From our point of view, all human life is no more than ontologically indiscrete activity for the purpose of satisfying demands. For example I am tired and I drink a glass of wine or cognac, or I smoke a “Marlborough”, drink a cup of coffee, snort cocaine or smoke marijuana… And these are means of alleviating my tiredness, relaxing and cheering myself up. And the fact that the first four of these means are socially acceptable whereas the others are considered “deviant” behaviour is the result of a social construction, a “contract” of the “here and now” (for a glass of wine is forbidden in Muslim countries, marijuana is allowed in Holland and tobacco was forbidden in Columbus Spain etc.). In other words, human activity is a myriad-tongued flame and certain of these flames (with or without reason) are considered dangerous for other people and are therefore “extinguished” by society (moral condemnation) or the state (when legal restrictions are infringed).


In the light of this the basic questions of criminology are:

1. What are the demands of contemporary people?

2. What legal opportunities does contemporary society give to people to satisfy these demands?

3. What means and methods for the satisfaction of these demands does the modern state consider impermissible and why?


As V. Kogan remarked in 1983: “A crime of any type is a combination of a motive not in itself criminal and an operation not in essence criminal, when such a combination causes harm to certain objects and is prohibited by law” (Kogan, 1983: 89).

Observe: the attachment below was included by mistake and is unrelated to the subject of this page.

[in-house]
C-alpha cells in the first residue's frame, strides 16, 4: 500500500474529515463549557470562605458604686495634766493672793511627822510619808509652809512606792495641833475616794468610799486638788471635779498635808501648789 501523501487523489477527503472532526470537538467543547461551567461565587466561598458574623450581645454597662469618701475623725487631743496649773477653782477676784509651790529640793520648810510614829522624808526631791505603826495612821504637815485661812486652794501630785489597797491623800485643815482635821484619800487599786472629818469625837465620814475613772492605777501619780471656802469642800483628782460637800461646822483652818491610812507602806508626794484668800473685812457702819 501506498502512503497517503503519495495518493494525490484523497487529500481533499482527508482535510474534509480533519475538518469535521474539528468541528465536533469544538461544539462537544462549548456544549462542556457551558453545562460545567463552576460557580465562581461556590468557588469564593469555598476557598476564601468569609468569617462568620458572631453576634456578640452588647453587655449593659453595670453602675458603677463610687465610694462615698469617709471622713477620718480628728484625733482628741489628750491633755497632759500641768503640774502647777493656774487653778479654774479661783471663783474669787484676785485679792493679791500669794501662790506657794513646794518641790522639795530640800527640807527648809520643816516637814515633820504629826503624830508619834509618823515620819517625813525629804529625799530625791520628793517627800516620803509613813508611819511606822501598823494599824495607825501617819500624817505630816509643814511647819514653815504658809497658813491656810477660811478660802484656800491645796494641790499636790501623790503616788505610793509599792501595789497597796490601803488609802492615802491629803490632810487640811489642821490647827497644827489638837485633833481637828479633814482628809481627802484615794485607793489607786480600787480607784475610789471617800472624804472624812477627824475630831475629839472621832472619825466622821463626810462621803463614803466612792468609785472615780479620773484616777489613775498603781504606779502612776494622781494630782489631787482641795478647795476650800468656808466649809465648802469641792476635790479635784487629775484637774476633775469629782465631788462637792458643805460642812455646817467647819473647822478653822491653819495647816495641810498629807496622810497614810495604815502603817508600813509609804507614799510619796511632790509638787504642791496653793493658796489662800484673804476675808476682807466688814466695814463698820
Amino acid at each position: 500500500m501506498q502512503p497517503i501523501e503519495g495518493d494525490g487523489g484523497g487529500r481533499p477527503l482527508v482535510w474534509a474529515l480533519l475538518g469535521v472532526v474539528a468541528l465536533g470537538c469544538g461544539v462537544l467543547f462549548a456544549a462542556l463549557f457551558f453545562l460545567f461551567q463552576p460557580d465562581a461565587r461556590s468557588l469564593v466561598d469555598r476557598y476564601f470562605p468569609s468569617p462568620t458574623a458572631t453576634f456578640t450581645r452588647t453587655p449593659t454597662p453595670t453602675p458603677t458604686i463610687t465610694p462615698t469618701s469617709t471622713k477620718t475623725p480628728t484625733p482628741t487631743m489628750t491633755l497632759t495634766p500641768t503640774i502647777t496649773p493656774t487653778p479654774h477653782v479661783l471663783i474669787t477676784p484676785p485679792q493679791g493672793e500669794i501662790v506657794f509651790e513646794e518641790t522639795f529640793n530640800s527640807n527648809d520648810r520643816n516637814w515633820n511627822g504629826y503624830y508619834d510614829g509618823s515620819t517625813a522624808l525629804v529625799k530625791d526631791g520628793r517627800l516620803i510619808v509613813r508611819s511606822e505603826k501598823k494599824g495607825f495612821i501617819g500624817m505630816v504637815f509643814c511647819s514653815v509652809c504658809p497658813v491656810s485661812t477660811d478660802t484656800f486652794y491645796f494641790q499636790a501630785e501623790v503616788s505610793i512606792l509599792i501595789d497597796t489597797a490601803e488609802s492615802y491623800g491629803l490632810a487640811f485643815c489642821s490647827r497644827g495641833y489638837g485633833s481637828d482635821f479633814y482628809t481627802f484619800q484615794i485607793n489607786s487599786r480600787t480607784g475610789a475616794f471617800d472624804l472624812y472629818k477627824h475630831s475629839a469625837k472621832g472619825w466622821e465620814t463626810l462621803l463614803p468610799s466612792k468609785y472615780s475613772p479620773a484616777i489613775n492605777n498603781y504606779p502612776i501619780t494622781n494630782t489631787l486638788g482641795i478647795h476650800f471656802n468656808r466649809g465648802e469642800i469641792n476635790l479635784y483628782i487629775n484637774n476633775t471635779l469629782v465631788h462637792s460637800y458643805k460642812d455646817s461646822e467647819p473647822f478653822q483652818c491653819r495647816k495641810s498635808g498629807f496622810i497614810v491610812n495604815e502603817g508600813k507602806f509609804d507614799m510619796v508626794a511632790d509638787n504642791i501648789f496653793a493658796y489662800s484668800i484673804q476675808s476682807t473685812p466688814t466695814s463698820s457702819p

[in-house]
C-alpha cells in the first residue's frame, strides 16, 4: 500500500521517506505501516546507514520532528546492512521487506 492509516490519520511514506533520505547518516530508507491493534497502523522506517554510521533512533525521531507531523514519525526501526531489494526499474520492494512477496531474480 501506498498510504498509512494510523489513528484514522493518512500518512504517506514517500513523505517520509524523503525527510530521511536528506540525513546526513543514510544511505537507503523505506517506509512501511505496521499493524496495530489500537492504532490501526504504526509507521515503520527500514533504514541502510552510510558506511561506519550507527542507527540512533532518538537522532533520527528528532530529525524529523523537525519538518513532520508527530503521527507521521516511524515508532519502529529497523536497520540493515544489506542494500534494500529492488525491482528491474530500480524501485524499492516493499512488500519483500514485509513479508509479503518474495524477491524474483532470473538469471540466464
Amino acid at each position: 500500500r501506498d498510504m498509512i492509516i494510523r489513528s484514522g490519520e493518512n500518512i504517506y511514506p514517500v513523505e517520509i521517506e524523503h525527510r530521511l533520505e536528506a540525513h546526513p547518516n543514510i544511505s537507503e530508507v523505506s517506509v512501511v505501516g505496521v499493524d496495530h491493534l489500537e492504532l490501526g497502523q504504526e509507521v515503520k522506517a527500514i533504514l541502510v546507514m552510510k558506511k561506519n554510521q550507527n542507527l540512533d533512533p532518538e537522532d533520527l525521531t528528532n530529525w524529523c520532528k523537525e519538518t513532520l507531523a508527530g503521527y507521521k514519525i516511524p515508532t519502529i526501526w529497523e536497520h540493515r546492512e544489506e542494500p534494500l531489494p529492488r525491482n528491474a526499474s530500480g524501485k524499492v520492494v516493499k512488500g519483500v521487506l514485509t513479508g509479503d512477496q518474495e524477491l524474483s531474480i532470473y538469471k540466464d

This quotation does not mean that social construction in general and criminality in particular are absolutely arbitrary (Oakes, 1999). Society “constructs” its elements on the basis of ontological realities. Thus, by reality we mean that certain types of human activity are harmful and damaging, and are understood and judged so by others, by society as a whole. But it is also true that other forms of criminal behaviour (behaviour recognized by society as criminal) do not harm others and are therefore criminalised without sufficient ontological grounds. In particular there are so-called “crimes without victims” in which the term’s inventor E. Shur includes drug use, prostitution, homosexuality between consenting adults, and provision of abortion by doctors (Schur, 1965).